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Examination of possible predictors of complications following free tissue transfer to the head and neck for oncologic defects
Ian C. Hoppe, BA, Brenon L. Abernathie, MD, Ramazi O. Datiashvili, MD.
New Jersey Medical School - UMDNJ, Newark, NJ, USA.
BACKGROUND: The use of free tissue transfer for reconstruction of oncologic head and neck defects has become a mainstay of treatment. Varying rates of flap failure and complications have been reported with little examination of what leads to these untoward results. This study seeks to examine variables that may influence flap failure and lead to complications.
METHODS: A retrospective chart review of all patients who underwent free tissue reconstruction of the head and neck following oncologic resection between 2001 and 2010 was performed. Twenty demographic and operative variables were collected. A comparison of means and multivariate logistic regression was performed. The outcome variables were flap failure and if a complication occurred (further broken down into recipient site and donor site complications). A significance level of 5% was utilized.
RESULTS: There were 107 free tissue transfers to the head and neck for oncologic defects during this time period. 7 (6.5%) flaps ultimately failed. 42 (39.2%) of flaps experienced some form of complication. No variables were shown to have a significant relationship with flap failure. Postoperative albumin, preoperative hemoglobin, and the difference between preoperative and postoperative hemoglobin were significantly different between those that had any form of complication and those that did not. Preoperative hemoglobin and the difference between preoperative and postoperative hemoglobin were significantly different between those that had a recipient site complication and those that did not. Preoperative radiation therapy did not adversely impact the outcome variables, but there was a relationship approaching significance with recipient site complications (p = 0.08). Any complication and recipient site complications were associated with flap failure (odds ratios, 12.8 and 23.1). Preoperative hemoglobin less than 13 was associated with any complication and recipient site complications (odds ratios, 2.54 and 4.40). A preoperative albumin of less than 3.5 and a postoperative albumin less than 3.0 were not associated with any of the outcomes under consideration.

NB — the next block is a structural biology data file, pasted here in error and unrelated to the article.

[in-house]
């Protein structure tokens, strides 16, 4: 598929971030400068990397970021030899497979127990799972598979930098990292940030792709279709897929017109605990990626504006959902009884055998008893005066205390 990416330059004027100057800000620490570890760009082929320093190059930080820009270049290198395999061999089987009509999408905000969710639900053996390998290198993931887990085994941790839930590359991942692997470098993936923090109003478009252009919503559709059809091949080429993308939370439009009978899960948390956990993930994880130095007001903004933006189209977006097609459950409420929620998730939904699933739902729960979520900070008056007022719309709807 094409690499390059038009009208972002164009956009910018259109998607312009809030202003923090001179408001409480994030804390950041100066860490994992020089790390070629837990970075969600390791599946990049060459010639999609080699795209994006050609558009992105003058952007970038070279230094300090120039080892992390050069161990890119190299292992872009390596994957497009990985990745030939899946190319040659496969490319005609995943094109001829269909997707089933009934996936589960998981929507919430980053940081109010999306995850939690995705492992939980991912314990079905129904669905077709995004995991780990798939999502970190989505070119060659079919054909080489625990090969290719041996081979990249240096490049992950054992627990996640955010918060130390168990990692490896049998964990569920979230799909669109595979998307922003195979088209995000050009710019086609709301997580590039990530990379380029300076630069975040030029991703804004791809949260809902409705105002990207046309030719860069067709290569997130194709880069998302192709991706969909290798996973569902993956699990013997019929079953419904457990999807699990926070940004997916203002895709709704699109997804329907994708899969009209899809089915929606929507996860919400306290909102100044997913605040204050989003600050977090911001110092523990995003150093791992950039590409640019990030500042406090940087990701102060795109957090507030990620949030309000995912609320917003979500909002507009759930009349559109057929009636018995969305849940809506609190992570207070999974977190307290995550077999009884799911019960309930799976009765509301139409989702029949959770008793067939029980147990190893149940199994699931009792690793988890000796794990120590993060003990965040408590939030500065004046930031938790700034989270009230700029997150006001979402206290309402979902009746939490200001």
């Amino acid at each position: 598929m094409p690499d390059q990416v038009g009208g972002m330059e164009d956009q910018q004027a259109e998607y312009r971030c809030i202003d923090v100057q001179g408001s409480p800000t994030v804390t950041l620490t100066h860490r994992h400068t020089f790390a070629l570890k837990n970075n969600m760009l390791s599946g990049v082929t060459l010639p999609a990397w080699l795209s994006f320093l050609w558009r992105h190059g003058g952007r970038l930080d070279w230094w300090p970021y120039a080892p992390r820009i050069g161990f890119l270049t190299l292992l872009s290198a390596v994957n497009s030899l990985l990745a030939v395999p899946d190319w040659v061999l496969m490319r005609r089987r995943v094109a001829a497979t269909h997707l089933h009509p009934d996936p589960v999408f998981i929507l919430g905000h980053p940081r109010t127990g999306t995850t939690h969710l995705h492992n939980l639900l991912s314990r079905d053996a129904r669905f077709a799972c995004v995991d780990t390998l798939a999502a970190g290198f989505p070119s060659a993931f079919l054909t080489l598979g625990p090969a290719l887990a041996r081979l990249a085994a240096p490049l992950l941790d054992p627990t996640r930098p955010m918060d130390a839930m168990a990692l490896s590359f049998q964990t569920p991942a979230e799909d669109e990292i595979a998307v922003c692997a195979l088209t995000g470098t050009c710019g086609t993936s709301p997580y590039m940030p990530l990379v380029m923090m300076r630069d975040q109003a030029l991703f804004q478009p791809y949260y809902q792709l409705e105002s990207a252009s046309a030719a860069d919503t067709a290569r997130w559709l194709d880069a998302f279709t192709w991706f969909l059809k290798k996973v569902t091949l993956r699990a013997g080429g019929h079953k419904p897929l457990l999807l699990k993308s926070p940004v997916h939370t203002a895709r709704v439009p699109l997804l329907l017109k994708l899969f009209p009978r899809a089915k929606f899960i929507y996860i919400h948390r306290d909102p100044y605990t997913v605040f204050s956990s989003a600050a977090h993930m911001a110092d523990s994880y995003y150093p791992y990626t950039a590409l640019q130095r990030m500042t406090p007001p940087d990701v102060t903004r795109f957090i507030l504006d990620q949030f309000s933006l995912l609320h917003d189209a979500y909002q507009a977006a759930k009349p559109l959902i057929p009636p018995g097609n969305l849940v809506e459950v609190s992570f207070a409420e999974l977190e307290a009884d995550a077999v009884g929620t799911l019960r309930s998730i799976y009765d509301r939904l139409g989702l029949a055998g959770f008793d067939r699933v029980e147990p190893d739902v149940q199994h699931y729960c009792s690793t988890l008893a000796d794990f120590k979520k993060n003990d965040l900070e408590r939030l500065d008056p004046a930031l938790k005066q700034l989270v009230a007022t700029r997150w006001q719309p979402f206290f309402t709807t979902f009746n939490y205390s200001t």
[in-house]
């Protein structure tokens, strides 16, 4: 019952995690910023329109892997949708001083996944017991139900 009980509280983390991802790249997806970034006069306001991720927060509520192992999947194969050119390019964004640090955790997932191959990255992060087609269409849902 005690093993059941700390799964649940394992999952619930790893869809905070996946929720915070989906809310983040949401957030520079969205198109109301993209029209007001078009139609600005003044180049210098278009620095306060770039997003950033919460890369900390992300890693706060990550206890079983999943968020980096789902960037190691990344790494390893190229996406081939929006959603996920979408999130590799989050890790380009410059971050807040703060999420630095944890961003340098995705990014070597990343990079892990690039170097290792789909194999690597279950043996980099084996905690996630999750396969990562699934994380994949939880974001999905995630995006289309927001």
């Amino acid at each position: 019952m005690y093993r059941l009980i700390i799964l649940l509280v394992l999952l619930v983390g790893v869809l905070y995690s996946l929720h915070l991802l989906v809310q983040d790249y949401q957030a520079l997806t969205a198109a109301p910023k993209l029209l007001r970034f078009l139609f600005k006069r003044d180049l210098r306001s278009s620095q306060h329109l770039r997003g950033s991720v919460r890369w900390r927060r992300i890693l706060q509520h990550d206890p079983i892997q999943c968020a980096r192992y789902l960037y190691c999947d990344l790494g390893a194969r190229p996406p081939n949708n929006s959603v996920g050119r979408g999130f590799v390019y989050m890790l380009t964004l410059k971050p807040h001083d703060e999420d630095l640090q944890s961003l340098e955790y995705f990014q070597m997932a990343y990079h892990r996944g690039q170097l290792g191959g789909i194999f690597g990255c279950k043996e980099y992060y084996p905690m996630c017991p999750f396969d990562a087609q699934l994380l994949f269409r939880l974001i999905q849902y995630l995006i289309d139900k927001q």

CONCLUSIONS: Oftentimes it is difficult to evaluate factors that lead to free flap failure due to the low rate of occurrence, necessitating often unattainable sample sizes. This study found an increased rate of flap failure following complications. While this is not unexpected, it allows one to extrapolate variables that lead to increased rates of complications which may subsequently result in flap failure. Optimizing variables that are related to increased complications, such as preoperative hemoglobin, may lead to fewer flap failures. Minimizing blood loss, and the subsequent drop in hemoglobin, may contribute to minimizing complications.
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